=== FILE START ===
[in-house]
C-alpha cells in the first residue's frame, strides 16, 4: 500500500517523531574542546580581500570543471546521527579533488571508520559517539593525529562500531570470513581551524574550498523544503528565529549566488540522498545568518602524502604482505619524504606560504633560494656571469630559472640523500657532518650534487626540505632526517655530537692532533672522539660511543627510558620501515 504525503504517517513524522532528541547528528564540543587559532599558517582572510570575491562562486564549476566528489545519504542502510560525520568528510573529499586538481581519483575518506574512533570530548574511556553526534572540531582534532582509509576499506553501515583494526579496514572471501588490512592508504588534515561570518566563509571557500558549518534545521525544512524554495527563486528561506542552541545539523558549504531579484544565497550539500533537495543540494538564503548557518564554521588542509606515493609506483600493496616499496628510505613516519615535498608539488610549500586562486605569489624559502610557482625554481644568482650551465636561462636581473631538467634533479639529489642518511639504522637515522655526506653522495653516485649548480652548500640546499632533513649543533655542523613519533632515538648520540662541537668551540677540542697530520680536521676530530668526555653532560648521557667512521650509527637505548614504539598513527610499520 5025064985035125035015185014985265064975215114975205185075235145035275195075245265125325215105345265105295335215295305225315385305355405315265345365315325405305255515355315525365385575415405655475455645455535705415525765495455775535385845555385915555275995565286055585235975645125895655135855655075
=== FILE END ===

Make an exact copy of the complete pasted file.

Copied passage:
[in-house]
C-alpha cells in the first residue's frame, strides 16, 4: 500500500517523531574542546580581500570543471546521527579533488571508520559517539593525529562500531570470513581551524574550498523544503528565529549566488540522498545568518602524502604482505619524504606560504633560494656571469630559472640523500657532518650534487626540505632526517655530537692532533672522539660511543627510558620501515 504525503504517517513524522532528541547528528564540543587559532599558517582572510570575491562562486564549476566528489545519504542502510560525520568528510573529499586538481581519483575518506574512533570530548574511556553526534572540531582534532582509509576499506553501515583494526579496514572471501588490512592508504588534515561570518566563509571557500558549518534545521525544512524554495527563486528561506542552541545539523558549504531579484544565497550539500533537495543540494538564503548557518564554521588542509606515493609506483600493496616499496628510505613516519615535498608539488610549500586562486605569489624559502610557482625554481644568482650551465636561462636581473631538467634533479639529489642518511639504522637515522655526506653522495653516485649548480652548500640546499632533513649543533655542523613519533632515538648520540662541537668551540677540542697530520680536521676530530668526555653532560648521557667512521650509527637505548614504539598513527610499520 5025064985035125035015185014985265064975215114975205185075235145035275195075245265125325215105345265105295335215295305225315385305355405315265345365315325405305255515355315525365385575415405655475455645455535705415525765495455775535385845555385915555275995565286055585235975645125895655135855655075